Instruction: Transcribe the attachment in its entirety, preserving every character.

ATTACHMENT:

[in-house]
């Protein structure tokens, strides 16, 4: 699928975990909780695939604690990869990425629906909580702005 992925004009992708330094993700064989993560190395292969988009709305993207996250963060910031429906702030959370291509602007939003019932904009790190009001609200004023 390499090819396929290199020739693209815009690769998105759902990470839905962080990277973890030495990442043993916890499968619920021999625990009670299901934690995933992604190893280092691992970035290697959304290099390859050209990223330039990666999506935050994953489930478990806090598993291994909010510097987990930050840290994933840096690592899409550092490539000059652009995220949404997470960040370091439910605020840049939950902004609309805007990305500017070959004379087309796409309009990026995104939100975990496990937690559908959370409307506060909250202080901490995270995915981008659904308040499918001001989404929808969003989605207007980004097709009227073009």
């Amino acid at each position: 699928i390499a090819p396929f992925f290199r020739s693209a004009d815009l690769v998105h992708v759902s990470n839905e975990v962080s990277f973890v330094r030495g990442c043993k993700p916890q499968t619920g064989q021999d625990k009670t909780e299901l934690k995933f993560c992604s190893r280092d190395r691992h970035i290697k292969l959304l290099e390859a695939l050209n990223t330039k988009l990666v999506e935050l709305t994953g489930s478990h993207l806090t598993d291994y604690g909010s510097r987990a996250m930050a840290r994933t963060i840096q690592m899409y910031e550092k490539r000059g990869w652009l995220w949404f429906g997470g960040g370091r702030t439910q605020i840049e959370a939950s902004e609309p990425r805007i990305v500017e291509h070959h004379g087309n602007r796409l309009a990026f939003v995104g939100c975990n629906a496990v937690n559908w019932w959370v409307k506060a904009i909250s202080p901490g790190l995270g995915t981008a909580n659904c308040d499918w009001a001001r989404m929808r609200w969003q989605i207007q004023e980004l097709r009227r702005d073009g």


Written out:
[in-house]
């Protein structure tokens, strides 16, 4: 699928975990909780695939604690990869990425629906909580702005 992925004009992708330094993700064989993560190395292969988009709305993207996250963060910031429906702030959370291509602007939003019932904009790190009001609200004023 390499090819396929290199020739693209815009690769998105759902990470839905962080990277973890030495990442043993916890499968619920021999625990009670299901934690995933992604190893280092691992970035290697959304290099390859050209990223330039990666999506935050994953489930478990806090598993291994909010510097987990930050840290994933840096690592899409550092490539000059652009995220949404997470960040370091439910605020840049939950902004609309805007990305500017070959004379087309796409309009990026995104939100975990496990937690559908959370409307506060909250202080901490995270995915981008659904308040499918001001989404929808969003989605207007980004097709009227073009």
């Amino acid at each position: 699928i390499a090819p396929f992925f290199r020739s693209a004009d815009l690769v998105h992708v759902s990470n839905e975990v962080s990277f973890v330094r030495g990442c043993k993700p916890q499968t619920g064989q021999d625990k009670t909780e299901l934690k995933f993560c992604s190893r280092d190395r691992h970035i290697k292969l959304l290099e390859a695939l050209n990223t330039k988009l990666v999506e935050l709305t994953g489930s478990h993207l806090t598993d291994y604690g909010s510097r987990a996250m930050a840290r994933t963060i840096q690592m899409y910031e550092k490539r000059g990869w652009l995220w949404f429906g997470g960040g370091r702030t439910q605020i840049e959370a939950s902004e609309p990425r805007i990305v500017e291509h070959h004379g087309n602007r796409l309009a990026f939003v995104g939100c975990n629906a496990v937690n559908w019932w959370v409307k506060a904009i909250s202080p901490g790190l995270g995915t981008a909580n659904c308040d499918w009001a001001r989404m929808r609200w969003q989605i207007q004023e980004l097709r009227r702005d073009g």